3. Concentrate on the Present

Always focus on the ‘present’ day and time. Avoid referring to past negative behaviors and experiences. The only time to refer back to a previous incident is to highlight the positive outcome and choice that your child made.

4. Use FIRST-THEN Responses

Using FIRST-THEN responses helps children better understand the sequence of events. When using this intervention strategy, children are more likely to understand what is expected of them in terms of workload whether it be at home or school. Keep the responses very basic and clearly defined. Example: FIRST-Clean room THEN play.

5. Provide Choices

Always provide choices where your child feels as though he/she has a sense of control. By providing choices, your child will have the opportunity of choosing what is most likely preferred versus being told what to do. Example: I need you to help me with the following before your play-date. Here are your choices and you may complete them in any order: clean bedroom, feed dog and wash dishes.

6. Identification of Antecedent                                                                                                       

After a behavior incident and/or an escalation in behavior has occurred, always attempt to break down what happened prior to the incident.  Ask your child to discuss how he/she felt at the beginning of the day up until that 'breaking' point.  It is important to identify all activities and feelings that accompanied each of those activities in an effort to deduce why the problematic behavior occurred.  Example: [Child's day] Breakfast: happy - change clothes: happy - brushed teeth - not happy.  Your child may express he/she was not happy because while brushing their teeth water splashed from the sink and got their shirt very wet.   



The books identified below focus specifically on feelings & emotions that young children can experience and how to handle his/her feelings appropriately.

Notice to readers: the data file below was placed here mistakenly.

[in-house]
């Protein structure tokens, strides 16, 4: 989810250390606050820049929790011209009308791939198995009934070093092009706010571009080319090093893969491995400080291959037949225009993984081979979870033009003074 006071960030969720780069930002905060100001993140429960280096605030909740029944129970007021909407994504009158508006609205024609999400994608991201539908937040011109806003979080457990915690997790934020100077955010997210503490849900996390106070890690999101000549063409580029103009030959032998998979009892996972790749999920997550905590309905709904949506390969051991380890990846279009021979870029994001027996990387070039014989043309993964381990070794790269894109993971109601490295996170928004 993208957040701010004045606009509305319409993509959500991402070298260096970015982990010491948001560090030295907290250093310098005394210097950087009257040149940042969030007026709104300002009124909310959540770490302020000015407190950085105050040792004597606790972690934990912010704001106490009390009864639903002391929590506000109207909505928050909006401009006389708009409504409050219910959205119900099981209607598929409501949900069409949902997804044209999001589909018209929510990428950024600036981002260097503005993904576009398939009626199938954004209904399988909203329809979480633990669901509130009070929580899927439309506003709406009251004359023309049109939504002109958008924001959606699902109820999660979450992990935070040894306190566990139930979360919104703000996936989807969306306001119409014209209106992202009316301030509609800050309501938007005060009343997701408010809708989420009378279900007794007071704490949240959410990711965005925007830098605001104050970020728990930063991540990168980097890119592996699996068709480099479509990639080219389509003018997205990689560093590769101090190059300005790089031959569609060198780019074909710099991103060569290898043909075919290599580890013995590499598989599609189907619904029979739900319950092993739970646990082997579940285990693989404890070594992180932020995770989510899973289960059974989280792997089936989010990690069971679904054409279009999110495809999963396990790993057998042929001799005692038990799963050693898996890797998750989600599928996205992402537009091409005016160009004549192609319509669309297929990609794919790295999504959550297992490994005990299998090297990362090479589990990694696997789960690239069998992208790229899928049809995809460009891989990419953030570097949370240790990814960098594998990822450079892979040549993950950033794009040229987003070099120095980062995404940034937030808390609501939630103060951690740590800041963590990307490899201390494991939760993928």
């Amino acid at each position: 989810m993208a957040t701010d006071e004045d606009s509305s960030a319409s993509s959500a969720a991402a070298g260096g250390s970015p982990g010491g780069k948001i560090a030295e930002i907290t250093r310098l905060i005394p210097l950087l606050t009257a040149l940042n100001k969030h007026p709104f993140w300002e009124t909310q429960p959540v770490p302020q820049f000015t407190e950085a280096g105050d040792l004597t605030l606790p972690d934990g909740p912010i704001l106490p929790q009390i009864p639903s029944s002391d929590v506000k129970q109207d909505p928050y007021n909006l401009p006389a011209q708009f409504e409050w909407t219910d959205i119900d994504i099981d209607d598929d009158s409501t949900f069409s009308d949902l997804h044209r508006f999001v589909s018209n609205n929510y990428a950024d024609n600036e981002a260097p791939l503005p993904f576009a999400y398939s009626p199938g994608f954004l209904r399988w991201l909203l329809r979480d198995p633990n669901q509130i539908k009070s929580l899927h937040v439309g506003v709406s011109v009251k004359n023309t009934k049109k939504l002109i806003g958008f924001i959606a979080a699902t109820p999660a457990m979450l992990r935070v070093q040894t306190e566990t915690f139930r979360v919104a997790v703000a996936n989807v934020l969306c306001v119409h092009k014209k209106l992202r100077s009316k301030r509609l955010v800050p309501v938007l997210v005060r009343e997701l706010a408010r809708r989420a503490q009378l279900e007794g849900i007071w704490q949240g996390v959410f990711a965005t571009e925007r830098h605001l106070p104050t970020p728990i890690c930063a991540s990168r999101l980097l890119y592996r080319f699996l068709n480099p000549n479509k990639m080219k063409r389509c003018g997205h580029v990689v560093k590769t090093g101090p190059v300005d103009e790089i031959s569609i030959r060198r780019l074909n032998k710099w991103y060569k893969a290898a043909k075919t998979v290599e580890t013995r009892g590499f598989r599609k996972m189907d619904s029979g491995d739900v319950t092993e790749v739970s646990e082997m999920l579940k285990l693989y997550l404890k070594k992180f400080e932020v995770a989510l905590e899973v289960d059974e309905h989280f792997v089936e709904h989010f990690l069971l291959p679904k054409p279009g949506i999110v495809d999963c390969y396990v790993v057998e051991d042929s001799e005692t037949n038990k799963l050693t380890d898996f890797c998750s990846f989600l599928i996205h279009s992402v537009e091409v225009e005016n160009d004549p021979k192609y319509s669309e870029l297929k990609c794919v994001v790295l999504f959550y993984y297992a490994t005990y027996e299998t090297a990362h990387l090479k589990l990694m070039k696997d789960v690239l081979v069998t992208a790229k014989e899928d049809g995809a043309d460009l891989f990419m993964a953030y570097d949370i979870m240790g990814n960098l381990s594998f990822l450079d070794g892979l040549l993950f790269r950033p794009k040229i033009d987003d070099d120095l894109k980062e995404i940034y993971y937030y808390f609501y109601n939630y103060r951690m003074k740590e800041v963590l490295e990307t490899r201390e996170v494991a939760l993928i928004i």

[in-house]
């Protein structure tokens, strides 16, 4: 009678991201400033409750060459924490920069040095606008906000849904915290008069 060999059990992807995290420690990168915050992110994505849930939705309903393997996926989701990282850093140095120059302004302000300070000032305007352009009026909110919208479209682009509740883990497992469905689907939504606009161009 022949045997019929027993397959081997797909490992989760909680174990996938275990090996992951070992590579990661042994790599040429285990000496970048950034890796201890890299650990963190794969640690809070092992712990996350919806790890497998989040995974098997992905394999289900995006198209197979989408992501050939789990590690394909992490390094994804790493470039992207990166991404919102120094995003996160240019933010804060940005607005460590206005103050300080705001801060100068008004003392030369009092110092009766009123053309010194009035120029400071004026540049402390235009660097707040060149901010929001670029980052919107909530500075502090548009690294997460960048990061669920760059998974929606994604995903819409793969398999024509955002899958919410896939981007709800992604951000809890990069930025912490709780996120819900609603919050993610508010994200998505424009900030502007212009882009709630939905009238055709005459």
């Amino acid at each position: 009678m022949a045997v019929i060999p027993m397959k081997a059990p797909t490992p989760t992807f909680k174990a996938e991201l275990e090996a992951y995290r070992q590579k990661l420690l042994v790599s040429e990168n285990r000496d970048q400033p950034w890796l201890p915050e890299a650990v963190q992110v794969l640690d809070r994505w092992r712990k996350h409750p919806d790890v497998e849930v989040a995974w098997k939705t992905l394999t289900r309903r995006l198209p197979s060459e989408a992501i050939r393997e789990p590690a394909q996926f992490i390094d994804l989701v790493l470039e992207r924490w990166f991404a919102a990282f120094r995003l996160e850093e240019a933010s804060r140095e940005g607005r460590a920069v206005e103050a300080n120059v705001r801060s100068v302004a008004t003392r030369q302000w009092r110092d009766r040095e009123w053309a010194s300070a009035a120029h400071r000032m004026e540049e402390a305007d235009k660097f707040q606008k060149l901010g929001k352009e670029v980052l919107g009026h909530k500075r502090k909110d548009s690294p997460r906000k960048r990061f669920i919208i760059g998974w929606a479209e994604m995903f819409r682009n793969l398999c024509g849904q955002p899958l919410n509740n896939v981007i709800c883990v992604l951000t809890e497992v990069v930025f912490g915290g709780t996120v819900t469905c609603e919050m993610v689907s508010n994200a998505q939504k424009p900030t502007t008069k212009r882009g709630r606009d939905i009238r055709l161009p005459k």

It's Okay to Be Different                                                                                                                      by Todd Parr

The Feelings Book                                                                                                                                by Todd Parr

When Sophie Gets Angry...Really, Really Angry                                                                              by Molly Bang

The Way I Feel                                                                                                                                      by Janin Cain

How Are You Peeling?                                                                                                                         by Saxton Freymann

Hurty Feelings                                                                                                                                      by Helen Lester

Feelings to Share from A-Z                                                                                                                 by Brian Barber

Have You Filled A Bucket Today?                                                                                                      by Carol McCloud


Educational Books for Adults

The Explosive Child
by Ross Greene
Lost At School
by Ross Greene
When Actions Speak Louder Than Words                                                                                 by Kim Davis and Susan D. Nixon


Thought of the Month

"We could learn a lot from crayons; some are sharp, some are pretty, some are dull, while others bright, some have weird names, but they all have learned to live together in the same box."

~Robert Fulghum